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    Using high-resolution Romulus simulations, we explore the origin and evolution of the circumgalactic medium (CGM) in the region 0.1 ≤ R/R500 ≤ 1 around massive central galaxies in group-scale halos. We find that the CGM is multiphase and highly dynamic. Investigating the dynamics, we identify seven patterns of evolution. We show that these are robust and detected consistently across various conditions. The gas cools via two pathways: (1) filamentary cooling inflows and (2) condensations forming from rapidly cooling density perturbations. In our cosmological simulations, the perturbations are mainly seeded by orbiting substructures. The condensations can form even when the median tcool/tff of the X-ray emitting gas is above 10 or 20. Strong amplitude perturbations can provoke runaway cooling regardless of the state of the background gas. We also find perturbations whose local tcool/tff ratios drop below the threshold but which do not condense. Rather, the ratios fall to some minimum value and then bounce. These are weak perturbations that are temporarily swept up in satellite wakes and carried to larger radii. Their tcool/tff ratios decrease because tff is increasing, not because tcool is decreasing. For structures forming hierarchically, our study highlights the challenge of using a simple threshold argument to infer the CGM’s evolution. It also highlights that the median hot gas properties are suboptimal determinants of the CGM’s state and dynamics. Realistic CGM models must incorporate the impact of mergers and orbiting satellites, along with the CGM’s heating and cooling cycles.

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    We revisit the conditions present in supermassive discs (SMDs) formed by the merger of gas-rich, metal-enriched galaxies at redshift z ∼ 10. We find that SMDs naturally form hydrostatic cores which go through a rapidly accreting supermassive star phase, before directly collapsing into massive black holes via the general relativistic instability. The growth and collapse of the cores occurs within ∼5 × 105 yr from the formation of the SMD, producing bright electromagnetic, neutrino and gravitational wave transients with a typical duration of a few minutes and, respectively, a typical flux and a typical strain amplitude at Earth of ∼10−8 erg s−1 cm−2 and ∼4 × 10−21. We provide a simple fitting formula for the resulting black hole masses, which range from a few 106 to 108 M⊙ depending on the initial SMD configuration. Crucially, our analysis does not require any specific assumption on the thermal properties of the gas, nor on the angular momentum loss mechanisms within the SMD. Led by these findings, we argue that the merger-driven scenario provides a robust pathway for the rapid formation of supermassive black holes at z > 6. It provides an explanation for the origin of the brightest and oldest quasars without the need of a sustained growth phase from a much smaller seed. Its smoking gun signatures can be tested directly via multimessenger observations.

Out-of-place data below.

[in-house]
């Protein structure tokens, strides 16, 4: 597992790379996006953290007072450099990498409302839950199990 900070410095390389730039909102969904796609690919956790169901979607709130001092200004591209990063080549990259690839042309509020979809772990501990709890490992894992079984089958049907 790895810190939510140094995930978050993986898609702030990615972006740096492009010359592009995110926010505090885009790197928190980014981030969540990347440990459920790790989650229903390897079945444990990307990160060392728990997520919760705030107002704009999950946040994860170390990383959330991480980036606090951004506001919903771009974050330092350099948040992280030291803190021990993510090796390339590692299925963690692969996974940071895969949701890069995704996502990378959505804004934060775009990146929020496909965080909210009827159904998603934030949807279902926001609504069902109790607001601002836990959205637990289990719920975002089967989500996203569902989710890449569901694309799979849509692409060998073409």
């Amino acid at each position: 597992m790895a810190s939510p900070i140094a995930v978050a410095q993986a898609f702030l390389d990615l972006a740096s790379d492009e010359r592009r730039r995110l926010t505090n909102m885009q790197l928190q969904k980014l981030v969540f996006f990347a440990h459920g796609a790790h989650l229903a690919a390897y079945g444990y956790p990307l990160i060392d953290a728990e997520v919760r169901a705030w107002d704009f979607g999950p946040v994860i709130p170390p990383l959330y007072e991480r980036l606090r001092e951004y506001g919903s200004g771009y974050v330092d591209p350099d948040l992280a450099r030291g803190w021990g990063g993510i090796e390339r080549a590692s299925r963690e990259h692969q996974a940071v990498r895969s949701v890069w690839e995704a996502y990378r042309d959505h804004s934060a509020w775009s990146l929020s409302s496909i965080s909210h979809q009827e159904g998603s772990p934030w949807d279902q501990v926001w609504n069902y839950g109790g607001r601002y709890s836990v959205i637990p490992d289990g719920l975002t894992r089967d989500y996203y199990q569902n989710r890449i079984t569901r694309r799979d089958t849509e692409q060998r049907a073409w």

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    Current observations favour that the massive ultraviolet-bright clumps with a median stellar mass of $\sim 10^7\, {\rm M}_{\odot }$, ubiquitously observed in z ∼ 1–3 galaxies, are star-forming regions formed in situ in galaxies. It has been proposed that they result from gas fragmentation due to gravitational instability of gas-rich, turbulent, and high-redshift discs. We bring support to this scenario by reporting the new discovery of giant molecular clouds (GMCs) in the strongly lensed, clumpy, main-sequence galaxy, A521-sys1, at z = 1.043. Its CO(4–3) emission was mapped with the Atacama Large Millimetre/submillimetre Array (ALMA) at an angular resolution of 0.19 × 0.16 arcsec2, reading down to 30 pc, thanks to gravitational lensing. We identified 14 GMCs, most being virialized, with $10^{5.9}-10^{7.9}\, {\rm M}_{\odot }$ masses and a median $800\, {\rm M}_{\odot }~\mathrm{pc}^{-2}$ molecular gas mass surface density, that are, respectively, 100 and 10 times higher than for nearby GMCs. They are also characterized by 10 times higher supersonic turbulence with a median Mach number of 60. They end up to fall above the Larson scaling relations, similarly to the GMCs in another clumpy z ≃ 1 galaxy, the Cosmic Snake, although differences between the two sets of high-redshift GMCs exist. Altogether they support that GMCs form with properties that adjust to the ambient interstellar medium conditions prevalent in the host galaxy whatever its redshift. The detected A521-sys1 GMCs are massive enough to be the parent gas clouds of stellar clumps, with a relatively high star formation efficiency per free-fall time of ∼11 per cent.